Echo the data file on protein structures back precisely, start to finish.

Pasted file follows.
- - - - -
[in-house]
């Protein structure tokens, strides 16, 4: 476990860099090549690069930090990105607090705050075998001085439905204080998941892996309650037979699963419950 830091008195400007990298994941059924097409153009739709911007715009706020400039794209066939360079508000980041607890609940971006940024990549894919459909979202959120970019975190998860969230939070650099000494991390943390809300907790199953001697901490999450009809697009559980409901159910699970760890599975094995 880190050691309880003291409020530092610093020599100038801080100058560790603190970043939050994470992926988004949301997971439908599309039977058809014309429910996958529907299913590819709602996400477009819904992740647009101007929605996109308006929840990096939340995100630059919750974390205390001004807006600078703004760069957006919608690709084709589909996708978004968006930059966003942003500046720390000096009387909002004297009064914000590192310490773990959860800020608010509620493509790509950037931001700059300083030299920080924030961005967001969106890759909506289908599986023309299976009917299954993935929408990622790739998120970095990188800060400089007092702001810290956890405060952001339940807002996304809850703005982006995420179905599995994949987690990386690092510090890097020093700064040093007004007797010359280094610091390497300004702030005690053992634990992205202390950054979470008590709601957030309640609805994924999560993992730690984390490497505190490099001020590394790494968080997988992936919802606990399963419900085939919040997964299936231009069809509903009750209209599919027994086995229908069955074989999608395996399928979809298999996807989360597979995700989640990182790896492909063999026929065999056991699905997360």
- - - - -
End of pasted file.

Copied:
[in-house]
């Protein structure tokens, strides 16, 4: 476990860099090549690069930090990105607090705050075998001085439905204080998941892996309650037979699963419950 830091008195400007990298994941059924097409153009739709911007715009706020400039794209066939360079508000980041607890609940971006940024990549894919459909979202959120970019975190998860969230939070650099000494991390943390809300907790199953001697901490999450009809697009559980409901159910699970760890599975094995 880190050691309880003291409020530092610093020599100038801080100058560790603190970043939050994470992926988004949301997971439908599309039977058809014309429910996958529907299913590819709602996400477009819904992740647009101007929605996109308006929840990096939340995100630059919750974390205390001004807006600078703004760069957006919608690709084709589909996708978004968006930059966003942003500046720390000096009387909002004297009064914000590192310490773990959860800020608010509620493509790509950037931001700059300083030299920080924030961005967001969106890759909506289908599986023309299976009917299954993935929408990622790739998120970095990188800060400089007092702001810290956890405060952001339940807002996304809850703005982006995420179905599995994949987690990386690092510090890097020093700064040093007004007797010359280094610091390497300004702030005690053992634990992205202390950054979470008590709601957030309640609805994924999560993992730690984390490497505190490099001020590394790494968080997988992936919802606990399963419900085939919040997964299936231009069809509903009750209209599919027994086995229908069955074989999608395996399928979809298999996807989360597979995700989640990182790896492909063999026929065999056991699905997360």